Skip to main content

Sensors and Detectors

Argonne maintains a wide-ranging science and technology portfolio that seeks to address complex challenges in interdisciplinary and innovative ways. Below is a list of all articles, highlights, profiles, projects, and organizations related specifically to sensors and detectors.

Filter Results

  • A trick of the light

    Argonne researchers are using nanoparticles to make photodetectors better able to handle the ultraviolet radiation produced in high-energy physics experiments.
    In this artist’s rendering, ultraviolet light is converted by nanoparticles (black dots) into visible light.  Different size nanoparticles will shift light into different wavelengths, or colors.
  • Pete Barry

    Pete is a member of the experimental cosmology group. Pete’s research interests focus on the development of novel ultra-sensitive detector technologies based on superconducting thin-films.
  • Whitney R. Armstrong

    Experimental physicist focused on quantum chromodynamics in nuclei through electron-hadron scattering experiments at Jefferson Lab and EIC.
  • CNM Strategic Plan

    The Center for Nanoscale Materials (CNM) at Argonne National Laboratory is a premier user facility providing expertise, instrumentation, and infrastructure for interdisciplinary nanoscience and nanotechnology research.
  • Minimizes burden on power grid
    Intellectual Property Available to License
    US Patent 8,786,249 B2
    • Smart” Frequency-Sensing Charge Controller for Electric Vehicles (IN-10-049)
    Charging circuit. Argonne’s smart controller (FBCC) is shown on top.

    The Invention

    A smart” frequency-based charge controller (FBCC) system for electric vehicles and a method for implementing demand response and regulation services to power grids.

    As plug-in hybrid electric vehicles and battery electric vehicles become more popular, they create additional demand for electricity. Their emergence also raises a host of issues regarding how, where and when car batteries should be charged—and the resulting load on the power grid.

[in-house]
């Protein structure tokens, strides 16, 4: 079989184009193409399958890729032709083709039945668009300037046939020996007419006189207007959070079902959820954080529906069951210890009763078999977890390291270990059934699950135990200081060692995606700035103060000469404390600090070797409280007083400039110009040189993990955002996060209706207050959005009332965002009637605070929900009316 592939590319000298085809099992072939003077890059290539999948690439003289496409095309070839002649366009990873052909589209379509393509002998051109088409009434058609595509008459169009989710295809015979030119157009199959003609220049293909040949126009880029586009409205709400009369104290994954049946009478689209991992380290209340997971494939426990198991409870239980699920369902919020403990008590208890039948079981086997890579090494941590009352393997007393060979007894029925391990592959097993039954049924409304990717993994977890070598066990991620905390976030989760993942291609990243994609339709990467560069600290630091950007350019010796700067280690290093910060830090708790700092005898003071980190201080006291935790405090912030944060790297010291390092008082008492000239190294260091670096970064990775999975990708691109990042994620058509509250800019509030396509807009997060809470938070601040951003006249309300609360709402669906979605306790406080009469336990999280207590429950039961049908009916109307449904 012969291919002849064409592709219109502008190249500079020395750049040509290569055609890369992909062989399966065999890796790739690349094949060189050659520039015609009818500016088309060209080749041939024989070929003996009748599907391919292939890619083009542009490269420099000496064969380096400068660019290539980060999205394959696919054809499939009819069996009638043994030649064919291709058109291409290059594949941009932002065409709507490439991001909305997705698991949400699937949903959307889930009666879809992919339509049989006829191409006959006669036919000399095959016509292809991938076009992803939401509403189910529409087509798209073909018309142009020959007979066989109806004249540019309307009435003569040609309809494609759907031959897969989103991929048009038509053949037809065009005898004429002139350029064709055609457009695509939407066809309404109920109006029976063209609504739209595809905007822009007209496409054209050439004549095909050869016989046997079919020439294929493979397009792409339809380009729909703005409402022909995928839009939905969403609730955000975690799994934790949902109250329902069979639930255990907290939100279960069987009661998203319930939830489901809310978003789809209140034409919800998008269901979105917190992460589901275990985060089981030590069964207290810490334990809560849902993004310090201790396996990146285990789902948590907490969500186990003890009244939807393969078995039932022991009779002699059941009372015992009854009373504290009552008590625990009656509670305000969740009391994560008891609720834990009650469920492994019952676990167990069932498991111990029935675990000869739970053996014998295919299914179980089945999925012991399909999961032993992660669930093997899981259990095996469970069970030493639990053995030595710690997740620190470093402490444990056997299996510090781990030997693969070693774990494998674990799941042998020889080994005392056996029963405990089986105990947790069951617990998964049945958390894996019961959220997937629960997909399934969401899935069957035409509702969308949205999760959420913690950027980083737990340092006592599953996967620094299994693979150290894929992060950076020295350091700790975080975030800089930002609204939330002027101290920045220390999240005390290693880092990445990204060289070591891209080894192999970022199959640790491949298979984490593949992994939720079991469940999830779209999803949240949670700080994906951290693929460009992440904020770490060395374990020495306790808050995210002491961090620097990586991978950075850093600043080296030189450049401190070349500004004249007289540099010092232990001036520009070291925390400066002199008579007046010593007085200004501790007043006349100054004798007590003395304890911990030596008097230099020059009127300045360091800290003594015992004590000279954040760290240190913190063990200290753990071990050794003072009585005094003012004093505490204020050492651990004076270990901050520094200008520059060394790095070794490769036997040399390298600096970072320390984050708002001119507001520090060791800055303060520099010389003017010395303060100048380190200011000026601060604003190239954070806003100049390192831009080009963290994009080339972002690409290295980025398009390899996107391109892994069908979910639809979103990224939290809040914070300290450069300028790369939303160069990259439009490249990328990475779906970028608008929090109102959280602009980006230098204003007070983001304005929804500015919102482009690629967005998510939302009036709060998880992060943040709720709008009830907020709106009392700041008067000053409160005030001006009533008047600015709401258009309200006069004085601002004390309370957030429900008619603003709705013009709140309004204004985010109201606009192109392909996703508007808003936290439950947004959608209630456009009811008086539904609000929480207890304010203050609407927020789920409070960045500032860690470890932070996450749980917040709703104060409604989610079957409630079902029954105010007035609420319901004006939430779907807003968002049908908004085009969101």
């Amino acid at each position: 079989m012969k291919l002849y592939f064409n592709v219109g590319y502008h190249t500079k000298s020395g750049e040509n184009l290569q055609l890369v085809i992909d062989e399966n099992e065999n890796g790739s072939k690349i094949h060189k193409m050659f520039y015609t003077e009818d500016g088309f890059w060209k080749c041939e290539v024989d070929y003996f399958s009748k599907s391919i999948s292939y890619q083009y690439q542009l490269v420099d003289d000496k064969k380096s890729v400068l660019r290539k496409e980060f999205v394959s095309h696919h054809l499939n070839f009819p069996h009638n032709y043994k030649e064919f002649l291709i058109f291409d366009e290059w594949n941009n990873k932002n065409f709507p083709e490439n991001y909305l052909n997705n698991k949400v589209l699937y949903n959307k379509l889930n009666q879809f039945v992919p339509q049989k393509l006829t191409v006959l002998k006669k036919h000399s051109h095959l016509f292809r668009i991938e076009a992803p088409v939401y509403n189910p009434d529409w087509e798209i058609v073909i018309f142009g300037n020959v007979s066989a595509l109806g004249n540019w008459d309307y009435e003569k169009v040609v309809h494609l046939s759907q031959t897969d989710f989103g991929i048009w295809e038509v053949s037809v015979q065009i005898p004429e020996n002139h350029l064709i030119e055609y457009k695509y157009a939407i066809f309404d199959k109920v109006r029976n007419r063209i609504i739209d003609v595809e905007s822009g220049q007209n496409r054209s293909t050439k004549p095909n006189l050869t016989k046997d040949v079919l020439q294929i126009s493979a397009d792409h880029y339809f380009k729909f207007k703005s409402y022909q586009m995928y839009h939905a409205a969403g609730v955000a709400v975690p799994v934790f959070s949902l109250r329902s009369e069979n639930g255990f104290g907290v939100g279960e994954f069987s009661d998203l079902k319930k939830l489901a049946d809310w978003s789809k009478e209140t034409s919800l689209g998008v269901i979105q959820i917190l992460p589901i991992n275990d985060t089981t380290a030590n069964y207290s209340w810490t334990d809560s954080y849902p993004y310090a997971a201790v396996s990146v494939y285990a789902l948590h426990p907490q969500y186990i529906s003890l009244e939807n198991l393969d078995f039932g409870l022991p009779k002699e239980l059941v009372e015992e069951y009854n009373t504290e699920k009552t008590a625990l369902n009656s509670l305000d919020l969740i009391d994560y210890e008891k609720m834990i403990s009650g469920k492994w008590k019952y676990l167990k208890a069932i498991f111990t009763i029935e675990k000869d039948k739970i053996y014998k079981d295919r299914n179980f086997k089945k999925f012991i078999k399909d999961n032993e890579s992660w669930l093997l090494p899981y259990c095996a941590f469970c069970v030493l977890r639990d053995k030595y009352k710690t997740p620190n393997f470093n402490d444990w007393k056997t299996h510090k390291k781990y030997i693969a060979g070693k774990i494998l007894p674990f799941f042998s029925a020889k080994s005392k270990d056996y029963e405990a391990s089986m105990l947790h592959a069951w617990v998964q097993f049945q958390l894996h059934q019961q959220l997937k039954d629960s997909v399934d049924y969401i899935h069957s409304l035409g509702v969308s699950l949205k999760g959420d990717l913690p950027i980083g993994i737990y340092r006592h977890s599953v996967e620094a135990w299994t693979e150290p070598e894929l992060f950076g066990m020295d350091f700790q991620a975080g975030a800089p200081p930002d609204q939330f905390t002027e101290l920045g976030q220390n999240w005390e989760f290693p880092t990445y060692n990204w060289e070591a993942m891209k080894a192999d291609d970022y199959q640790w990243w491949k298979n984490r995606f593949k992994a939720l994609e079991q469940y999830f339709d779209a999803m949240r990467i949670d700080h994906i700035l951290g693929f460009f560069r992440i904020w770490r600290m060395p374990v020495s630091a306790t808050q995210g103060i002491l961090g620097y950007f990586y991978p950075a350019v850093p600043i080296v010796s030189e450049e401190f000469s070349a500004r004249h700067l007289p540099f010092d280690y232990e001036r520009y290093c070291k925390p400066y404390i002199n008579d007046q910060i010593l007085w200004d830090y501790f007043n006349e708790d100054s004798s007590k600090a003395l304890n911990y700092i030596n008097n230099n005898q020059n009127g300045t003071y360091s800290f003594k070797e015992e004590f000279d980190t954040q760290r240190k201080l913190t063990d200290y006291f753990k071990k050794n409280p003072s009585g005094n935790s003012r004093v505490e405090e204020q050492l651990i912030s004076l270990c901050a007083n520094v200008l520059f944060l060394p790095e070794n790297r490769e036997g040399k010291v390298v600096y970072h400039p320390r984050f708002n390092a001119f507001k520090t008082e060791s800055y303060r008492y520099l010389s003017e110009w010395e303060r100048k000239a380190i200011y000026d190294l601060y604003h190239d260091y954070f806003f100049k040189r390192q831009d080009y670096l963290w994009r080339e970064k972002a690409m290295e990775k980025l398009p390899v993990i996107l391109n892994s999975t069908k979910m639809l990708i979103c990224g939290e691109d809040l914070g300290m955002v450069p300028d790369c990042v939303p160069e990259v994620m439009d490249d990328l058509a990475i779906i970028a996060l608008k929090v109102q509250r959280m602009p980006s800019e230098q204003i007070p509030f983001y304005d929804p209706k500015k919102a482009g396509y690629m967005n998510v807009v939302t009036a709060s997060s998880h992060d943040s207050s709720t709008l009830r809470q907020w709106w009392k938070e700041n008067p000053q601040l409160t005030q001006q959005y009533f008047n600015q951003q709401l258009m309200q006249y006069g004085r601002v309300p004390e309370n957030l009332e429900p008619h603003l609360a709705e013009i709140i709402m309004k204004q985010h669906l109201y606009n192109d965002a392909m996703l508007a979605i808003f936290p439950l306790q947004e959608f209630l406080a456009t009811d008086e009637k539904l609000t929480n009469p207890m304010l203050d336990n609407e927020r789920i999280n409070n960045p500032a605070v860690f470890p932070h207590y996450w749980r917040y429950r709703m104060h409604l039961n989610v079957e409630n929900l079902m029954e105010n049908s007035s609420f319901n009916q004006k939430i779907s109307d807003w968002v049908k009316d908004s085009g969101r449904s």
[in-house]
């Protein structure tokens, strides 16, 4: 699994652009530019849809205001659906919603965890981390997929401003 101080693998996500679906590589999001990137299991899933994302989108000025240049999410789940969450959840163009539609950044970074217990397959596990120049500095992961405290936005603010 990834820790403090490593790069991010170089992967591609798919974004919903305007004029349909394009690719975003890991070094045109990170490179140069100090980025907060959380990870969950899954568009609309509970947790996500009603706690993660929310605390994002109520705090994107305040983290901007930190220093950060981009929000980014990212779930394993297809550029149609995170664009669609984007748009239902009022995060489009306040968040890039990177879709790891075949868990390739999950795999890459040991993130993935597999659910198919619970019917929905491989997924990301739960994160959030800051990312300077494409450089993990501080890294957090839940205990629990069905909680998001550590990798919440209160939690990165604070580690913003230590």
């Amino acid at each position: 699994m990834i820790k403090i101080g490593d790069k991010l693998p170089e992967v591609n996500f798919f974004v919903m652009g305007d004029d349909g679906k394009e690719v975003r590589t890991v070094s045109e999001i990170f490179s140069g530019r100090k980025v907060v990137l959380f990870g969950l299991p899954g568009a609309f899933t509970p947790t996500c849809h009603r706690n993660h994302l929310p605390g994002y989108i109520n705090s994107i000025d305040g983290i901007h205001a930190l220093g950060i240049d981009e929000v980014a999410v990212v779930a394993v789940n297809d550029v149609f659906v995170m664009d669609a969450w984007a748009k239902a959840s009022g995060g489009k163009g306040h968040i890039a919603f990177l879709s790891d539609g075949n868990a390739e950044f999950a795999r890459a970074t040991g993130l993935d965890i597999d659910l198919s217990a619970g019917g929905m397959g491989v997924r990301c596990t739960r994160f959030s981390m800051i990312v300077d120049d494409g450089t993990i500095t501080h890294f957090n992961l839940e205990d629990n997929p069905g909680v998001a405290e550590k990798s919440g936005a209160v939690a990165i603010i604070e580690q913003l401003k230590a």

Electric utilities strive to avoid large fluctuations in the power supply and keep the system’s frequency stable at 60 Hz. In this way, they maintain balance in supply and demand and avoid severe imbalances that could lead to a system blackout. Large numbers of cars needing a charge at the same time could potentially tax the power grid unduly.

    To counter these challenges, Argonne’s system uses frequency-sensing charge controllers that provide automatic demand response and regulation service to the grid by reducing or turning the charging load completely off if the system frequency falls below given threshold, and turning it back on after the balance of supply and demand has been restored. The system minimizes the burden on the power grid and provides significant benefits to electric utilities by providing a frequency-responsive load.

    Current systems that regulate electric power lie almost exclusively on the supply side, requiring utilities to constantly adjust the power output of their generating units to match consumer demand. By contrast, the Argonne-developed system operates from the demand side, relying on a highly responsive frequency-sensing charge controller. The controller continuously monitors power grid frequency and compares it to a predefined tolerance band, then applies it to a programmable logic controller. A charge controller and a switch connected to a battery charger receive respective identified control actions for managing the charger. The controller responds automatically to large drops in grid frequency by shedding the vehicle’s charging load, and resumes charging once the grid disturbance has passed. In this way, it turns the charging load of electric vehicles into a frequency-responsive load which helps regulate system frequency from the demand side and reduces the need for under-frequency shedding of other consumer loads.


    • Small, inexpensive to manufacture and easy to install
    • Can be installed on a vehicle or its battery charger
    • Requires no maintenance
    • Operates automatically; does not need signals from the utility dispatch center 
    • Permits better integration of intermittent renewable energy sources into the power grid by quickly compensating for their variability 
    • Safe: not vulnerable to cyber attack or terrorist threat 
    • Increases the reliability and security of the power supply and reduces the risks of power outages 

    Applications and Industries 

    • Power industry 
    • Automotive industry 

    Developmental Stage 

    Ready for commercialization